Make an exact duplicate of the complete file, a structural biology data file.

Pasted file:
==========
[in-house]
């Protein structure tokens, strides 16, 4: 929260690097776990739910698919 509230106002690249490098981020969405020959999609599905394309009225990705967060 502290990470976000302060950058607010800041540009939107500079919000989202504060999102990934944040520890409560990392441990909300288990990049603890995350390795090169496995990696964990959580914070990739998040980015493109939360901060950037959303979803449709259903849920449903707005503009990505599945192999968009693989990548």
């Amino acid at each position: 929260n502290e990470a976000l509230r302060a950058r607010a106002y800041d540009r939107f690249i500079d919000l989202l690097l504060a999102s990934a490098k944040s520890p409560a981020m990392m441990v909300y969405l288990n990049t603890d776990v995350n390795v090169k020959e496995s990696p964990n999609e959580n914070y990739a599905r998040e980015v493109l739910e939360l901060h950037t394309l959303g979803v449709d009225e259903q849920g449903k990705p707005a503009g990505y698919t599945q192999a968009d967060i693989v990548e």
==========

[in-house]
């Protein structure tokens, strides 16, 4: 929260690097776990739910698919 509230106002690249490098981020969405020959999609599905394309009225990705967060 502290990470976000302060950058607010800041540009939107500079919000989202504060999102990934944040520890409560990392441990909300288990990049603890995350390795090169496995990696964990959580914070990739998040980015493109939360901060950037959303979803449709259903849920449903707005503009990505599945192999968009693989990548």
């Amino acid at each position: 929260n502290e990470a976000l509230r302060a950058r607010a106002y800041d540009r939107f690249i500079d919000l989202l690097l504060a999102s990934a490098k944040s520890p409560a981020m990392m441990v909300y969405l288990n990049t603890d776990v995350n390795v090169k020959e496995s990696p964990n999609e959580n914070y990739a599905r998040e980015v493109l739910e939360l901060h950037t394309l959303g979803v449709d009225e259903q849920g449903k990705p707005a503009g990505y698919t599945q192999a968009d967060i693989v990548e």